Homeownership marks the beginning of a new chapter in most people’s lives; however, getting a mortgage requires careful consideration of your financial situation and goals. There are significant differences between an adjustable-rate mortgage and a fixed-rate mortgage, with the former often tempting borrowers with cheaper interest rates. But is it the better choice for you?
Adjustable-Rate Mortgage Definition
Adjustable-rate mortgages (ARMs) are mortgage loans with interest rates that can fluctuate and change based on market conditions. If you’re looking for the lowest possible mortgage rate from the start, an ARM is usually the better choice than a fixed-rate mortgage, which usually has higher interest rates that remain the same for the entire duration of the loan.
While an ARM might be advantageous at first, the fact that your monthly payments will shift over time can make it more challenging to budget.
How Does an Adjustable-Rate Mortgage Work?
Knowing how an adjustable-rate mortgage works can help you plan ahead based on your financial goals and prepare for fluctuating payments and interest rate changes.
The variable payments of an ARM are determined by the conditions of your specific loan and a benchmark rate index – and they are available in two periods:
- Initial period: The initial period or fixed-rate period is when the interest rate of the loan doesn’t change. Common ARM terms are 5, 7, or 10 years.
- Adjustment period: The adjustment period determines when and how often the interest rate can change. Your interest rate can rise or fall during this time period based on the terms of your loan and in response to changes in the benchmark rate.
Example: If you get a 30-year ARM with a 5-year fixed term, your interest rate won’t vary for the first 5 years but will start to fluctuate for the remaining 25 years. ARMs also have a rate cap structure, which limits how much the interest rate can change.
While ARMs can be unpredictable, they can be an excellent solution for certain types of borrowers. Homeowners who plan to live in their home for a relatively short time (as opposed to the entire term of the loan) can potentially benefit from this type of mortgage.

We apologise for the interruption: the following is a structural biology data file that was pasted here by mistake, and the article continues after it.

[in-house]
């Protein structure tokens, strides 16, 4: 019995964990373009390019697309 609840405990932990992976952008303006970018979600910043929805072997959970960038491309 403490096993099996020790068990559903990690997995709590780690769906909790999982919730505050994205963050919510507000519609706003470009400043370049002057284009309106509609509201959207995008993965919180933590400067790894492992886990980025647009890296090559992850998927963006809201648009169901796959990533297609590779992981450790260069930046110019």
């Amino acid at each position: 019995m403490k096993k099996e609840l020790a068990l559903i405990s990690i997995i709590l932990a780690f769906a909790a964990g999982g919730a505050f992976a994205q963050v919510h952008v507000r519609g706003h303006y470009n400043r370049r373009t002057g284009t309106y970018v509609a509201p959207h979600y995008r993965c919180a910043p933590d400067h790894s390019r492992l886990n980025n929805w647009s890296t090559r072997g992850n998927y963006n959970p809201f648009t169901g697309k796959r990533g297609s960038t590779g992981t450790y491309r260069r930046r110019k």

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Pros and Cons of an Adjustable-Rate Mortgage
An adjustable-rate mortgage may be a fine choice for some homeowners, but whether it’s a viable option depends on your financial goals and needs.
Advantages of an Adjustable-Rate Mortgage
- The lowest rate possible – Many lenders offer introductory rates for set periods, resulting in lower monthly payments.
- Savings – With an ARM, you can potentially save money on your mortgage payments and use that money toward a down payment on your next home if you plan on selling the property before the adjustment period starts.
- Flexibility – When buying a property as a stopgap until you can find a bigger one, an ARM may be the ideal choice if you sell before the ARM’s adjustment period starts.
- Rate and payment caps – While the rate changes, adjustable-rate mortgages have caps on how much the rate can rise each time it increases over the loan’s lifetime.
- Decreased payments – While many only consider the disadvantages of the loan’s adjustment and associate it with larger payments, an ARM can also significantly reduce your payments.
- Convert – If you have a convertible ARM and don’t plan on selling, you may refinance it into a fixed-rate loan after its introductory fixed-rate term is complete. However, if you meet the requirements, you may convert any adjustable-rate mortgage into a fixed-rate mortgage. Both options will result in bigger savings and a more stable interest rate.
Disadvantages of an Adjustable-Rate Mortgage
- Increased payments – The possibility for higher monthly payments is the primary drawback of adjustable-rate mortgages.
- Budget – Predicting and budgeting for mortgage payments may be difficult, increasing the risk that a household’s financial stability will suffer.
- Things may not go as planned – Being optimistic is ideal, but even with careful planning, you might not be able to sell or refinance your loan when the fixed-rate term ends. You could be trapped with the ARM even though you’ve done everything right. Or worse, you could risk foreclosure if you cannot afford higher mortgage payments.
- Complexity – Some borrowers may not be aware of what they are getting into because of the complex loan structure.
How to Apply for an Adjustable-Rate Mortgage
Like any type of loan, ARMs come with their own requirements, including:
- Credit score: For a conventional ARM, your credit score must be at least 620. An FHA ARM requires a minimum score of 580.
- Debt-to-income (DTI) ratio: To qualify for an adjustable-rate mortgage, your DTI should not be higher than 50%.
- Down payment: In most cases, a down payment of at least 5% of the property’s price is needed to get an adjustable-rate mortgage, however, certain government-backed mortgages (such as VA loans and FHA loans) may permit a smaller down payment.
- ARM loan amount: Though it varies by location and property value, a borrower with a conforming adjustable-rate mortgage may often get financing for a single-family house up to $647,200. Some ARMs, however, may let you borrow up to $970,800 for expensive properties.
Apply Today With Total Mortgage
Finding the perfect home can be a challenge, but finding the ideal mortgage that fits your needs and budget can be an even bigger one. Working with a mortgage lender attentive to your financial goals and situation is critical when it comes to finding the loan that best suits your needs.
When you’re ready to take the first step toward finding the right adjustable-rate mortgage, consider Total Mortgage as your mortgage lender. Start by finding a Total Mortgage branch nearest to you or apply online and get a free rate quote.
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